Re-reading the original Sherlock Holmes stories. Our hero is returning the countryside in pursuit of both a killer and a horse in The Silver Blaze.
Facts of the case: Up in the English countryside, a prize racehorse has somehow been stolen, and its trainer has been found murdered. Holmes and Watson butt in on the case, which of course takes several twists and turns.
Great detective: What’s interesting in this one is that no one hires Holmes to take the case. He just reads about it in the newspaper and decides to solve it, whether the police want him to or not. (The local cops are cooperative with him, though.)
Good doctor: Watson comments that although he was familiar with the details of the case, he didn’t truly appreciate them until after hearing Holmes describe them. Make of that what you will.
Action hero: Holmes talks down a blustering tough guy by using deduction and tricking him into thinking Holmes had been following him all day.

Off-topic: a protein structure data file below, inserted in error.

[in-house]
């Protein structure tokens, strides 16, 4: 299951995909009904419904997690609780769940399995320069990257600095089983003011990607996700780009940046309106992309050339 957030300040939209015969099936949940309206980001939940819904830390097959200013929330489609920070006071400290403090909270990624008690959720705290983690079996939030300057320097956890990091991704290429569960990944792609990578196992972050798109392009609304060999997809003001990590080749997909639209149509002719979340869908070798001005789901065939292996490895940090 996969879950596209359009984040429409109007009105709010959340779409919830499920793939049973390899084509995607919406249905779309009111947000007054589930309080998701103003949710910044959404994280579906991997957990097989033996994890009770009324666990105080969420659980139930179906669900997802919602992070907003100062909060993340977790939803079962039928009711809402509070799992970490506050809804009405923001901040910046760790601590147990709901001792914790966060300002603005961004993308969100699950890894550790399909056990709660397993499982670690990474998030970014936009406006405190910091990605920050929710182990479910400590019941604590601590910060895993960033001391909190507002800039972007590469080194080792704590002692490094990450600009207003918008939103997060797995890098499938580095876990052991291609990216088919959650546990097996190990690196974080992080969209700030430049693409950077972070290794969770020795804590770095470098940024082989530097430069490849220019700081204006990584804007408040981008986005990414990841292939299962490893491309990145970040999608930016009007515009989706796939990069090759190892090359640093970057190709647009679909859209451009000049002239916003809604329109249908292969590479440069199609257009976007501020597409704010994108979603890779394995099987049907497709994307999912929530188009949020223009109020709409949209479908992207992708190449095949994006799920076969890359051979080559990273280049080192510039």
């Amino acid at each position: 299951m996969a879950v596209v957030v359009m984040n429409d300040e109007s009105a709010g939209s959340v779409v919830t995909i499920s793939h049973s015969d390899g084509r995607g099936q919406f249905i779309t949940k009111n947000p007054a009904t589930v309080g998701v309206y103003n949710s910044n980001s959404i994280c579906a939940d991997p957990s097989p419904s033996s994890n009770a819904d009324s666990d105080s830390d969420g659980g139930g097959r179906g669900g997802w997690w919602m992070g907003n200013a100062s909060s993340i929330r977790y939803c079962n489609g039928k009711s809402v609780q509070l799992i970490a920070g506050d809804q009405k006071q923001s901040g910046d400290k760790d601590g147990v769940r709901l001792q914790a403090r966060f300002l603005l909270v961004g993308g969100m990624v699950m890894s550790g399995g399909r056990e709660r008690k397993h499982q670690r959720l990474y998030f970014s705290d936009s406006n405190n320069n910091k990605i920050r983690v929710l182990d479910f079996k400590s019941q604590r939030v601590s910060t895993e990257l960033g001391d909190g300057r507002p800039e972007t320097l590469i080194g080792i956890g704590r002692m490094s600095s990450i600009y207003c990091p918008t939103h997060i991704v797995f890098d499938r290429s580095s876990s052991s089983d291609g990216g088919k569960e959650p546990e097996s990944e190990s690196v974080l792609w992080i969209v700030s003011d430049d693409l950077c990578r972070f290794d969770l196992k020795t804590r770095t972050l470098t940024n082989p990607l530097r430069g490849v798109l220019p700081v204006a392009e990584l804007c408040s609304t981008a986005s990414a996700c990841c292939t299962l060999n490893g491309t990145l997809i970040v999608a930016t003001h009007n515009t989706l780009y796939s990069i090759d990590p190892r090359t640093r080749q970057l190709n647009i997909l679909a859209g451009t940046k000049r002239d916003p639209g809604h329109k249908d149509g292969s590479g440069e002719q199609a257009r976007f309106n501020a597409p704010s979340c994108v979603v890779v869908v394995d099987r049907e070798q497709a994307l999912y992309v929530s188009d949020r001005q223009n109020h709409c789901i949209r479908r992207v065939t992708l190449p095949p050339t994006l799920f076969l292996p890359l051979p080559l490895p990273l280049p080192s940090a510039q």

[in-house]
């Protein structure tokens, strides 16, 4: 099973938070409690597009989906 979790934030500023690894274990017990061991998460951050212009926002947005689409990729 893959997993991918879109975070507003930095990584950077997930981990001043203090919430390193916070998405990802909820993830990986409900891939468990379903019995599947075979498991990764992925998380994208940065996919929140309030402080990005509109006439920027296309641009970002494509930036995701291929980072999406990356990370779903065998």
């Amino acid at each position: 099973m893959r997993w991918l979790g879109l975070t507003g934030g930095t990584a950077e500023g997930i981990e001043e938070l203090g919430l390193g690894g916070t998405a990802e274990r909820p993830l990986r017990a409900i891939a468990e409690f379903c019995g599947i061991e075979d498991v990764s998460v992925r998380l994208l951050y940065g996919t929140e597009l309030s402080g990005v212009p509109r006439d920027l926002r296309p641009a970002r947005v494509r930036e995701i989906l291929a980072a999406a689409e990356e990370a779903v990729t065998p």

Yes this is canon: Holmes has a big speech about the power of imagination as part of his deducing techniques, saying he imagined an outcome, acted on it, and was justified.
Indubitably: The Silver Blaze is very much a classic whodunit, a murder with a list of suspects. A lot of readers will like this one for that reason, but know that it’s all plot-based, with very few of the character moments that we’ve come to enjoy about Sherlock Holmes. It’s widely considered a fan favorite, but for me it’s always been more of a mixed bag.
Next: A field trip… to the box factory!
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